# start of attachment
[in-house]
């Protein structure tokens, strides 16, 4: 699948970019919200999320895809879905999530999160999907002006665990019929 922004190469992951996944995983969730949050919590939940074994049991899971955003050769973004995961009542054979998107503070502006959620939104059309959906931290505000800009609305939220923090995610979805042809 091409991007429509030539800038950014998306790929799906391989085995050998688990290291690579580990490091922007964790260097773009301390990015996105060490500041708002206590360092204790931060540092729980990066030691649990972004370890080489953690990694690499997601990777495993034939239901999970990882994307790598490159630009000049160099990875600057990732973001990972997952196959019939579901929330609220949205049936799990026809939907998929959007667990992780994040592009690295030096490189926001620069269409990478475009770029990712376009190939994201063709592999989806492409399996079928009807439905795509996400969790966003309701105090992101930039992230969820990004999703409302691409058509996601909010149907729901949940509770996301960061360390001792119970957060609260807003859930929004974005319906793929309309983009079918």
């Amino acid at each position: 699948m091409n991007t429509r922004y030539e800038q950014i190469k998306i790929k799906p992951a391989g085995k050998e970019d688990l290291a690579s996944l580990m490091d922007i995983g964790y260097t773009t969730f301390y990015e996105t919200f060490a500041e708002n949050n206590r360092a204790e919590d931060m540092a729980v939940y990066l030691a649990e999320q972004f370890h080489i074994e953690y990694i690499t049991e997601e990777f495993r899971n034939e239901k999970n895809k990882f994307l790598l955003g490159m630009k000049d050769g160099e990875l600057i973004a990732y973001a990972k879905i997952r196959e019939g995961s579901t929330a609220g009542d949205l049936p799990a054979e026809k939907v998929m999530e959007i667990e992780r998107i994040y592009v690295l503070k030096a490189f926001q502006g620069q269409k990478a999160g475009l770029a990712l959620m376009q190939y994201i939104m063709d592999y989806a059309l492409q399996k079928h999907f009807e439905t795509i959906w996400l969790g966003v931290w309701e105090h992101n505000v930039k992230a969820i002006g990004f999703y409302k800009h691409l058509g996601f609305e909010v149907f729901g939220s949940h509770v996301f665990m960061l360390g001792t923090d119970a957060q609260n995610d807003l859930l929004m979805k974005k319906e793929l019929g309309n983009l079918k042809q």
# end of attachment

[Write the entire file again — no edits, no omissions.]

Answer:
[in-house]
């Protein structure tokens, strides 16, 4: 699948970019919200999320895809879905999530999160999907002006665990019929 922004190469992951996944995983969730949050919590939940074994049991899971955003050769973004995961009542054979998107503070502006959620939104059309959906931290505000800009609305939220923090995610979805042809 091409991007429509030539800038950014998306790929799906391989085995050998688990290291690579580990490091922007964790260097773009301390990015996105060490500041708002206590360092204790931060540092729980990066030691649990972004370890080489953690990694690499997601990777495993034939239901999970990882994307790598490159630009000049160099990875600057990732973001990972997952196959019939579901929330609220949205049936799990026809939907998929959007667990992780994040592009690295030096490189926001620069269409990478475009770029990712376009190939994201063709592999989806492409399996079928009807439905795509996400969790966003309701105090992101930039992230969820990004999703409302691409058509996601909010149907729901949940509770996301960061360390001792119970957060609260807003859930929004974005319906793929309309983009079918």
């Amino acid at each position: 699948m091409n991007t429509r922004y030539e800038q950014i190469k998306i790929k799906p992951a391989g085995k050998e970019d688990l290291a690579s996944l580990m490091d922007i995983g964790y260097t773009t969730f301390y990015e996105t919200f060490a500041e708002n949050n206590r360092a204790e919590d931060m540092a729980v939940y990066l030691a649990e999320q972004f370890h080489i074994e953690y990694i690499t049991e997601e990777f495993r899971n034939e239901k999970n895809k990882f994307l790598l955003g490159m630009k000049d050769g160099e990875l600057i973004a990732y973001a990972k879905i997952r196959e019939g995961s579901t929330a609220g009542d949205l049936p799990a054979e026809k939907v998929m999530e959007i667990e992780r998107i994040y592009v690295l503070k030096a490189f926001q502006g620069q269409k990478a999160g475009l770029a990712l959620m376009q190939y994201i939104m063709d592999y989806a059309l492409q399996k079928h999907f009807e439905t795509i959906w996400l969790g966003v931290w309701e105090h992101n505000v930039k992230a969820i002006g990004f999703y409302k800009h691409l058509g996601f609305e909010v149907f729901g939220s949940h509770v996301f665990m960061l360390g001792t923090d119970a957060q609260n995610d807003l859930l929004m979805k974005k319906e793929l019929g309309n983009l079918k042809q």